There will always be a certain small profession of people in any profession that just aren't good at it. Why are some of these people allowed to become professional scouters? Do you know what the call the medical student with the lowest passing grade? DOCTOR. Hey no matter what the profession there are some people who are not good at it.


Why do some people not like any professionals. Well as was pointed out they often seem to have goals different from our own. In alot ways they do. But the goals of a Scoutmaster are different from those of a District Commissioner. A DC goals are different from a Scout executives.


What we share is the same mission. But our tasks and our goals are different. The problem I see is that some volunteers never take the time to understand the difference. Or to appreciate just what the professional side of scouting does.


It is far easier to whine about the professional service than to ask "is this their responsibility" or "What roles do the volunteer and the professional serve in this instance". Some scouters believe that since they "volunteer their time" or "invest personal income" that it is distastefull to get "paid" for scouting.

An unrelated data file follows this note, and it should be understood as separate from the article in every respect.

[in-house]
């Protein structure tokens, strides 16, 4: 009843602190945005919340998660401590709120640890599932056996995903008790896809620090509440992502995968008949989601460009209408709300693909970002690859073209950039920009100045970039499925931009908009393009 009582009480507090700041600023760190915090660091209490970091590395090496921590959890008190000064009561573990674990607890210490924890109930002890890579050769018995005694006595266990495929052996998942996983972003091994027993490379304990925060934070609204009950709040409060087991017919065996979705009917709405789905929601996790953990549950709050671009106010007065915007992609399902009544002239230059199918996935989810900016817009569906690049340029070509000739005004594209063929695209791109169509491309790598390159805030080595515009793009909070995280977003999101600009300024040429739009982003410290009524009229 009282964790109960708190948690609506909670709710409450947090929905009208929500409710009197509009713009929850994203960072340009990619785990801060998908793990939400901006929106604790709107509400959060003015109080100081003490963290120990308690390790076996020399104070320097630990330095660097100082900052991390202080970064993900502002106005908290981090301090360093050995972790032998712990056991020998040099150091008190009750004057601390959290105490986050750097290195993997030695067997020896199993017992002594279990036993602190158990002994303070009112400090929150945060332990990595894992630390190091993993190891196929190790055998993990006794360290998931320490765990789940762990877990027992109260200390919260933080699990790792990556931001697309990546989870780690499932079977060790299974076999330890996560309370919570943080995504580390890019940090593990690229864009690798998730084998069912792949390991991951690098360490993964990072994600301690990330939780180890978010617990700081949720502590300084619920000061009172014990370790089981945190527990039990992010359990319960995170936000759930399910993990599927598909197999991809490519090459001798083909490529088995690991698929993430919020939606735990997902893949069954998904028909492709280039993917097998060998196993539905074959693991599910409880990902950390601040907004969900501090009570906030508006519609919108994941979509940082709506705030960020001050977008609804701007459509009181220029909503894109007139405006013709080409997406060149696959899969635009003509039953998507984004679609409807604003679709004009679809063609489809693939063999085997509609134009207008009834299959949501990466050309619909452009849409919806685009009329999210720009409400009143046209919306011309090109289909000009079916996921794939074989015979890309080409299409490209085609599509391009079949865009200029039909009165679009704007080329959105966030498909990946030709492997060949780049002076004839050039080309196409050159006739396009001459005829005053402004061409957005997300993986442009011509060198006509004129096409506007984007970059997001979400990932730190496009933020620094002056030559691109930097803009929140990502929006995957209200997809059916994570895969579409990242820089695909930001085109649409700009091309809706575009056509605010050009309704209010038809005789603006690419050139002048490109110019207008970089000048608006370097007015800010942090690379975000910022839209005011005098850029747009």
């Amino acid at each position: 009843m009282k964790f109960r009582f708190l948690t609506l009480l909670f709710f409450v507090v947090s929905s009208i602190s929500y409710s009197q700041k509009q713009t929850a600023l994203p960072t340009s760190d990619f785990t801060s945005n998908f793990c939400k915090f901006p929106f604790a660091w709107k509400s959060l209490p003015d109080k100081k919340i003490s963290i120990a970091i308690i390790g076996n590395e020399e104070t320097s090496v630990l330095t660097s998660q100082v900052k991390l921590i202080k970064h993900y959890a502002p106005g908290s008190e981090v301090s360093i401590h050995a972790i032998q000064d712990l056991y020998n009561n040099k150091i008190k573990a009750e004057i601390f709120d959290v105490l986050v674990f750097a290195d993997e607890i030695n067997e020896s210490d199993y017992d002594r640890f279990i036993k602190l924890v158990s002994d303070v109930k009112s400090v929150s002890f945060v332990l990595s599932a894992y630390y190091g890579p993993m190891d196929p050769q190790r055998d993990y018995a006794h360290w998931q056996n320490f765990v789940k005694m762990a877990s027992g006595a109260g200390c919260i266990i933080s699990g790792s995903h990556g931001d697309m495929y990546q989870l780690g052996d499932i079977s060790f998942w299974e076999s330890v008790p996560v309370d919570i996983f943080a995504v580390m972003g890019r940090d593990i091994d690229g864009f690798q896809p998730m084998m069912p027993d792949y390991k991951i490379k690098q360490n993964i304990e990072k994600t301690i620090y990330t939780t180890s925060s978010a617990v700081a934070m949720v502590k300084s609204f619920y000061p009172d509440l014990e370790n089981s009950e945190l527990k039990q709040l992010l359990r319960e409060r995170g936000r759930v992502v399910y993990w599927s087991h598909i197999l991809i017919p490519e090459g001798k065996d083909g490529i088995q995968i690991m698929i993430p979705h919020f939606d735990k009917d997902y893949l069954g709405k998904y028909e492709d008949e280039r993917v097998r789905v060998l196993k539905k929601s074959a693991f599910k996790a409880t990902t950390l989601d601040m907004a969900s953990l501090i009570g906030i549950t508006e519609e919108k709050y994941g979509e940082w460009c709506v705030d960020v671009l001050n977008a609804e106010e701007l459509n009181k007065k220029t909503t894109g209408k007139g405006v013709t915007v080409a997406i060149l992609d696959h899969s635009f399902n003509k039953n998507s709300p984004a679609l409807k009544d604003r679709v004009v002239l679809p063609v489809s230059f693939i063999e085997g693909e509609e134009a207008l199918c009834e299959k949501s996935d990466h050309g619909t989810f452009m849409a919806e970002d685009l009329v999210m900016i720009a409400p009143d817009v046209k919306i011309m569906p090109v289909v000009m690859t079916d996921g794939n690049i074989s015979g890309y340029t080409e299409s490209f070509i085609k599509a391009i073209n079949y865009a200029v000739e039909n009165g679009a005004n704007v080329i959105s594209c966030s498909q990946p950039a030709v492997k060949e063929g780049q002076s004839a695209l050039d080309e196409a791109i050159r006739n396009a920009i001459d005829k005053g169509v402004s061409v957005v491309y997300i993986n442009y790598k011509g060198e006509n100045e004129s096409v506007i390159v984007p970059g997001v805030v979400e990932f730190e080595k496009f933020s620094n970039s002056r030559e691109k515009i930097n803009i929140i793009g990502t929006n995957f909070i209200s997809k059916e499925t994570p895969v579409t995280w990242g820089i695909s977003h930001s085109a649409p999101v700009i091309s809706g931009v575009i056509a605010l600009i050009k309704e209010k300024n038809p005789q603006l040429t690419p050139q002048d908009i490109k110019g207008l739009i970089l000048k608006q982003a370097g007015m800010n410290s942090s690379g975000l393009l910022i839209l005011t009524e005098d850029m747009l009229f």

But the work done by Professionals and the time involved you could not get a volunteer to do.


So why don't some volunteers get immediate service. Two reasons. Priorities is the main reason. Remember that pros have employers that have to satisfied. Some pros have pro employers some have volunteer employers but both have to please their employers in order to provide food and shelter for their families. If you r choise is between keeping your job or satisfying a volunteer what is your first priority?.


The second priority is the volunteer who is the most in need or the most productive. If you are a pro serving 1100 volunteers and in any given week only 2% of your volunteers want something from you that is still 22 peaople in a week you are trying to satisfy. Who gets called back first?


It's a ballance between helping the volunteer who is neediest, a new unit leader, a parent who want s to find a unit, a scout in need. Next is the scouter who is helping you meet the needs of scouting. A day-camp director who does their job, a membership chair who just recruited 300 new cubs, A FOS presenter wh raises a thousand dollars a presentation. A Scoutmaster who has the best program.


So who gets pushed to the bottom of the call list? The grumps and whiners. The scouter who never supports FOS, who doesn't use the local summer camp, who doesn't earn quality unit, who doesn't attend Roundtable or District events. The Old Guy who just belittles the pro, the voulunteer, the uniform, the handbook. No professional is going to put another scouters needs ahead of that persons. When there is nothing else to do, when the goals are met, the productive scouters helped, the scouts happy and the desk is cleared, maybe then the whiny old guy will get his phone call. MAYBE.


Bob White


(This message has been edited by Bob White)